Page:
The federal government is threatening "retaliatory measures" against the United States in a dispute over meat-labelling rules that Ottawa and the World Trade Organization consider discriminatory.
The U.S. government has announced new regulations on so-called country-of-origin labelling that would track beef and pork through the meat processing and distribution systems.
Canada objects to the labelling system on the grounds that it is costly, burdensome and will lead to the "disintegration" of the North American supply chain.
"Canada is extremely disappointed with the regulatory changes put forward by the United States today," Agriculture Minister Gerry Ritz and Trade Minister Ed Fast said in a joint press release Thursday.
The ministers said the U.S. regulations will not bring the Americans into compliance with last year's ruling by the World Trade Organization, which found the labelling system discriminated against foreign livestock and was not consistent with U.S. trade agreements.
"Canada will consider all options at its disposal, including, if necessary, the use of retaliatory measures," said the government release.
Opposition supports government stance
The NDP urged the government to stand firm on the issue.
"New Democrats believe that fair, robust trade rules are critical to the success of our industries," Don Davies, the party's trade critic, said in a news release.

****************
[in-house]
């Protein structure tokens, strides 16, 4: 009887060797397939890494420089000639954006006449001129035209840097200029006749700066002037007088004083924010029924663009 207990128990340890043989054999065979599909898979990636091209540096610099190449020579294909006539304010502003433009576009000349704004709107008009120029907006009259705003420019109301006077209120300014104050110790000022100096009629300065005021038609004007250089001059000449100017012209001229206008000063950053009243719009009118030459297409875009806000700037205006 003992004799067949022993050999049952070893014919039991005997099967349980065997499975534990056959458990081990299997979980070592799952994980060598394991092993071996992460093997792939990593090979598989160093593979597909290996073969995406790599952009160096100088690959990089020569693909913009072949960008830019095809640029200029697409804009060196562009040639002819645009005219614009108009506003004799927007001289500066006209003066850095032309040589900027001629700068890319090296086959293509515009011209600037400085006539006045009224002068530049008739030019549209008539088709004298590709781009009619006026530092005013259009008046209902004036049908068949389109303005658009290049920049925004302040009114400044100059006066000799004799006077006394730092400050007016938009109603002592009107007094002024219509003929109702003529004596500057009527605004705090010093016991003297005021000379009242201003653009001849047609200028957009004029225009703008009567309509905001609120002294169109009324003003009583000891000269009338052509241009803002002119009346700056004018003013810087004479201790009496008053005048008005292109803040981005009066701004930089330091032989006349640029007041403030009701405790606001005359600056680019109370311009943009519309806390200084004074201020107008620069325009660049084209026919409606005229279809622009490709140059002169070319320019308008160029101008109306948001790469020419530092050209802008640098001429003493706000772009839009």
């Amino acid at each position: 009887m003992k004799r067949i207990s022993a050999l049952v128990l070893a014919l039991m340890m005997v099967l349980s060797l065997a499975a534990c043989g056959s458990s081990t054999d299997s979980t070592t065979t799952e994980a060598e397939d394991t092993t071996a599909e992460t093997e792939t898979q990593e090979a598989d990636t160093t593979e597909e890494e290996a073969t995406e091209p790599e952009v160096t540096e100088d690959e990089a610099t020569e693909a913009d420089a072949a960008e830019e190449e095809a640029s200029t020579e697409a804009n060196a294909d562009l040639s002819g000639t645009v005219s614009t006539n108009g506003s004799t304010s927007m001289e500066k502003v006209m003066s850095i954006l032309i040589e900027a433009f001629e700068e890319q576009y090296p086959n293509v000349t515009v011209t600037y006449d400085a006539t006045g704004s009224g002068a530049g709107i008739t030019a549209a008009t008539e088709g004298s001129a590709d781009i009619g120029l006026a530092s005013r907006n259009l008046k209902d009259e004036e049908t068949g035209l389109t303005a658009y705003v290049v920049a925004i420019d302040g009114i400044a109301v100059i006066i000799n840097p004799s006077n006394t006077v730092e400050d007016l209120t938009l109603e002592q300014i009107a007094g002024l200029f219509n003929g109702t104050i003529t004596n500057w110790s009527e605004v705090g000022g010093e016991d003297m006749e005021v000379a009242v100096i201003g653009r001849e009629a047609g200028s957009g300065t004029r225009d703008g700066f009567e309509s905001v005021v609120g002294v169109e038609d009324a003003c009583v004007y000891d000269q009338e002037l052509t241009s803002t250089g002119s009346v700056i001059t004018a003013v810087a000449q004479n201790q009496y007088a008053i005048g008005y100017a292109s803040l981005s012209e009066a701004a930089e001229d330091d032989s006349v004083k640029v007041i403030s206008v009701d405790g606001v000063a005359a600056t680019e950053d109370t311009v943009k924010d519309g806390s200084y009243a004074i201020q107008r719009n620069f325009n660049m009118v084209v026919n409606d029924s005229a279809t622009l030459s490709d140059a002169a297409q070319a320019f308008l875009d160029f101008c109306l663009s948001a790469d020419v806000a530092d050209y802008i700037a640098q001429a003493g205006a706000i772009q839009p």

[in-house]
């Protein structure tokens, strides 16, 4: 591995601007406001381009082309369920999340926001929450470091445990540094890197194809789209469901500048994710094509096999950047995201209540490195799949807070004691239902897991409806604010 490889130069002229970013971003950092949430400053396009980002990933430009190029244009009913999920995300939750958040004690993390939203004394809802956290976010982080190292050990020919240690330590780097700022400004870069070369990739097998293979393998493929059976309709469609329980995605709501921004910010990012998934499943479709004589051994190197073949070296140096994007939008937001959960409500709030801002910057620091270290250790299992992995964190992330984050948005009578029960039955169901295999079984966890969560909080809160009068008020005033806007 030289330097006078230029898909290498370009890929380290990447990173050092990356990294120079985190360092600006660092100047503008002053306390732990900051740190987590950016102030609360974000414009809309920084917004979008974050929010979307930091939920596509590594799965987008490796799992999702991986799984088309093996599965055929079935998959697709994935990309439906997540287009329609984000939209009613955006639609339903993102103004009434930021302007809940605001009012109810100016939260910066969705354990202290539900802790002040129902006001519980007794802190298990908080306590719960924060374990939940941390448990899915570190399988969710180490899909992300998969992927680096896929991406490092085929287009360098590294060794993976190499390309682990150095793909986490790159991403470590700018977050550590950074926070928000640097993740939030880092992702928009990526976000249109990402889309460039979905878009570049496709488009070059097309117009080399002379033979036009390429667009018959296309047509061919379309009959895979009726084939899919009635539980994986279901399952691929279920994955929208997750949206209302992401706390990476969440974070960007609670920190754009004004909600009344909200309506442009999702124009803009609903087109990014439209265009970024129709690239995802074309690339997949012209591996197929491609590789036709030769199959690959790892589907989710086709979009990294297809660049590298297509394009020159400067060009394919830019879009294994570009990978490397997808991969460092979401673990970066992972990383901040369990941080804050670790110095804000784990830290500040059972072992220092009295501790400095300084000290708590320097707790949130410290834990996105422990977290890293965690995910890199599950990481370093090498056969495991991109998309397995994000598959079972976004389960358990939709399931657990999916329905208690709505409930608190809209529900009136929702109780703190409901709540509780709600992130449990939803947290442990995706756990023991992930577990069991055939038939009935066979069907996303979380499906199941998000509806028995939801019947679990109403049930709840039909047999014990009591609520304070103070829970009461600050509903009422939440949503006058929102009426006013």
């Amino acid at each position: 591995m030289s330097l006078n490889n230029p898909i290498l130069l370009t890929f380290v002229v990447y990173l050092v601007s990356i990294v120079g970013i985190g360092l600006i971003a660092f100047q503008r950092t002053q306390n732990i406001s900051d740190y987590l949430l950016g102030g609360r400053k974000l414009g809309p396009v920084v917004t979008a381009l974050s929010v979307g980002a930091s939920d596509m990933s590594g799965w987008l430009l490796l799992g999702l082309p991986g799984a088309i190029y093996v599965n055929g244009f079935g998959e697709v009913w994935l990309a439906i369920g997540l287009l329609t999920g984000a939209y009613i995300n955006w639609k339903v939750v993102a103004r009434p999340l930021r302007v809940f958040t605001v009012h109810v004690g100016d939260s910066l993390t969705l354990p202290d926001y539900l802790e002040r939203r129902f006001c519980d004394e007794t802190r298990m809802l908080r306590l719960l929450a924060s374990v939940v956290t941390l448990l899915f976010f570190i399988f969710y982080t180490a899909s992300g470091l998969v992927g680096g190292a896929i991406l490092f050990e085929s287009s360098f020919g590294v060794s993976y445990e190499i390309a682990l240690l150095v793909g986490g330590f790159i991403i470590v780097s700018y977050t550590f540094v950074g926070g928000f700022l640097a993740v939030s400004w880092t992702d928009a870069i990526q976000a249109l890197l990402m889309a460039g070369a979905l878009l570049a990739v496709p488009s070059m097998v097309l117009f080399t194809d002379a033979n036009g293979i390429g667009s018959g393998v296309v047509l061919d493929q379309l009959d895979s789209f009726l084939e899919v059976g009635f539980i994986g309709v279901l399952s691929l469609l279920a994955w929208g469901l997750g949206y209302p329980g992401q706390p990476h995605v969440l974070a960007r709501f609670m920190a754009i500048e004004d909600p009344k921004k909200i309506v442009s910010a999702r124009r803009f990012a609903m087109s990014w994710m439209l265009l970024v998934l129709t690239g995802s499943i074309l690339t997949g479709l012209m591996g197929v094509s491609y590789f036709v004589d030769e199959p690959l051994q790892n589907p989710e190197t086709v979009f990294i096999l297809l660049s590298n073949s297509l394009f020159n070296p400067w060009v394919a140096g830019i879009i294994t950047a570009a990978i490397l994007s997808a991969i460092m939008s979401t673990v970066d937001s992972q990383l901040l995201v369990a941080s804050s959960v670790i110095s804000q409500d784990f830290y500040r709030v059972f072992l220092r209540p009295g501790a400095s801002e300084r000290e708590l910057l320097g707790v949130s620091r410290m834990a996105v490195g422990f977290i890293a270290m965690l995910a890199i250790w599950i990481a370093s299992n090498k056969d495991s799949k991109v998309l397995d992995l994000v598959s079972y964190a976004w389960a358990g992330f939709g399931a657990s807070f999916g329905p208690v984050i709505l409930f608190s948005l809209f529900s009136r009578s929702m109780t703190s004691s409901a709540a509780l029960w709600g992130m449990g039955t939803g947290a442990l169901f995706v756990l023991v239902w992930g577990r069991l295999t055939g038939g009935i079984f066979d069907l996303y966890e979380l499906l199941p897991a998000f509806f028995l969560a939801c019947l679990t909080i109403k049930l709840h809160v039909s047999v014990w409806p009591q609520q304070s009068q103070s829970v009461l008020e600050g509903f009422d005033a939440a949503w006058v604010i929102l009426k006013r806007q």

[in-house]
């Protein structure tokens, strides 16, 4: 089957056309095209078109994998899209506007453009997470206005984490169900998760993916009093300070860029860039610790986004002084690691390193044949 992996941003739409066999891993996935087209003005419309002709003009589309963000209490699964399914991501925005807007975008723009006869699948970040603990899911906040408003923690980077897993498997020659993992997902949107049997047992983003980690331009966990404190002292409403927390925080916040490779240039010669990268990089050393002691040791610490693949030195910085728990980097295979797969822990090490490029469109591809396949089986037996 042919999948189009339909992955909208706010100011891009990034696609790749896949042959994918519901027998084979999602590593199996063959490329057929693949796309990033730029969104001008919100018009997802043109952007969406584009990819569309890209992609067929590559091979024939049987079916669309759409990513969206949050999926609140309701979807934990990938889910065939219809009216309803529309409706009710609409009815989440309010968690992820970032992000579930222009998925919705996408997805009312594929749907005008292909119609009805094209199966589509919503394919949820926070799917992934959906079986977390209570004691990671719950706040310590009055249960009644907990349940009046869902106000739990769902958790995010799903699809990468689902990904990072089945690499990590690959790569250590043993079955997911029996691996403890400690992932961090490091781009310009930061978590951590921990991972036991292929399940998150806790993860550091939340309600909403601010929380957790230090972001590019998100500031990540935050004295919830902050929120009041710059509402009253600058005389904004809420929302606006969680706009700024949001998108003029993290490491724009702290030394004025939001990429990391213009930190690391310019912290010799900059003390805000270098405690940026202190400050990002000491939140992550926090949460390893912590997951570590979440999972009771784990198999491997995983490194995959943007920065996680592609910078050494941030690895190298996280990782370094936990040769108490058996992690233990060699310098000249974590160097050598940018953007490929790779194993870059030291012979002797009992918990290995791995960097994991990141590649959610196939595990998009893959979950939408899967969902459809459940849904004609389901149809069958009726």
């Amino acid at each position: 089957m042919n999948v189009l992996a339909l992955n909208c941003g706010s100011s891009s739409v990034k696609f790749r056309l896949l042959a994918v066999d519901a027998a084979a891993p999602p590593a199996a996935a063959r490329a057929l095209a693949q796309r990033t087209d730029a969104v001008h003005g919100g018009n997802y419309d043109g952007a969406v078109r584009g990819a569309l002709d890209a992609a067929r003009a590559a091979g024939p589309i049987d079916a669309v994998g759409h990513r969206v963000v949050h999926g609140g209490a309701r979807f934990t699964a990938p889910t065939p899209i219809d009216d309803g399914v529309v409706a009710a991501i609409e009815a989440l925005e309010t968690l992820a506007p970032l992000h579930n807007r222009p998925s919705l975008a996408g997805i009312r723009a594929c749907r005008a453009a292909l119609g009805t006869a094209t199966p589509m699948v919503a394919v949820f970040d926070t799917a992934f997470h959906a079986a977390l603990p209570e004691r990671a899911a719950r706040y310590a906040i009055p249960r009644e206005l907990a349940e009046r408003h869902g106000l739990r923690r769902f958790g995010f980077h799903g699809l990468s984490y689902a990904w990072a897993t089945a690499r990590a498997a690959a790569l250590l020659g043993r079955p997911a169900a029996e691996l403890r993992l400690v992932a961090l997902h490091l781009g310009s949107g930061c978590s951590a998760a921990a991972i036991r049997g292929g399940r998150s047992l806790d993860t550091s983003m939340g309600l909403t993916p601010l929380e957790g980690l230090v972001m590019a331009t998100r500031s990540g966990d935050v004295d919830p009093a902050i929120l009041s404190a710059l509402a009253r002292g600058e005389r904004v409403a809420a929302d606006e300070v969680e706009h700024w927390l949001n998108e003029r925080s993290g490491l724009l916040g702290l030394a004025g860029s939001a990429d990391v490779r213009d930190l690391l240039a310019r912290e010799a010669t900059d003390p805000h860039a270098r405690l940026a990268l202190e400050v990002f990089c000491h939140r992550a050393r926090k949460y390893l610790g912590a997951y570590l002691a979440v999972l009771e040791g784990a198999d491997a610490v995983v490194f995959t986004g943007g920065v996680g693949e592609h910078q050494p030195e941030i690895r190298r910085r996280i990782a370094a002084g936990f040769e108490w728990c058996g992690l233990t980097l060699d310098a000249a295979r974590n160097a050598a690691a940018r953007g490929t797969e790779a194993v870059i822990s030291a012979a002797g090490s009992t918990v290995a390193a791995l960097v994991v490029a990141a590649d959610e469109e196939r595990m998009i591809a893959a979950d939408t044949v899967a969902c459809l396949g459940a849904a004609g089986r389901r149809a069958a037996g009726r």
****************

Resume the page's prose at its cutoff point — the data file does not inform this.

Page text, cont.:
"The government must step up and protect these important sectors."
Washington first imposed its country-of-origin labelling system in 2008, a move the U.S. Department of Agriculture said was designed to help consumers make informed decisions about food choices.
The labelling system cut Canadian cattle shipments to the U.S. by 50 per cent within a year and cut the export of slaughter hogs by 58 per cent.
Rules too costly for industry
The Canadian Pork Council estimates the labelling rule has already cost Canada about $1 billion annually in beef and pork exports.
Earlier Thursday, Ritz addressed the issue while on a trade mission in Kazakhstan.
"Even their own industry has come forward and said this is going to cost them hundreds of millions of dollars as well to comply, so we are analyzing what they come forward with," he said on a conference call.
"Of course, the next step is to go back to the WTO. That will take a month or two as the Americans try to sell what they come forward with and we try to convince the WTO that it is completely off the mark."
In addition to fighting the U.S. move, Ritz said, Canada must focus on finding new markets for its meat products.
"As the Americans are making their market tougher for us to get into, then it is incumbent on governments to get out around the world and start putting more market share in other than the American market."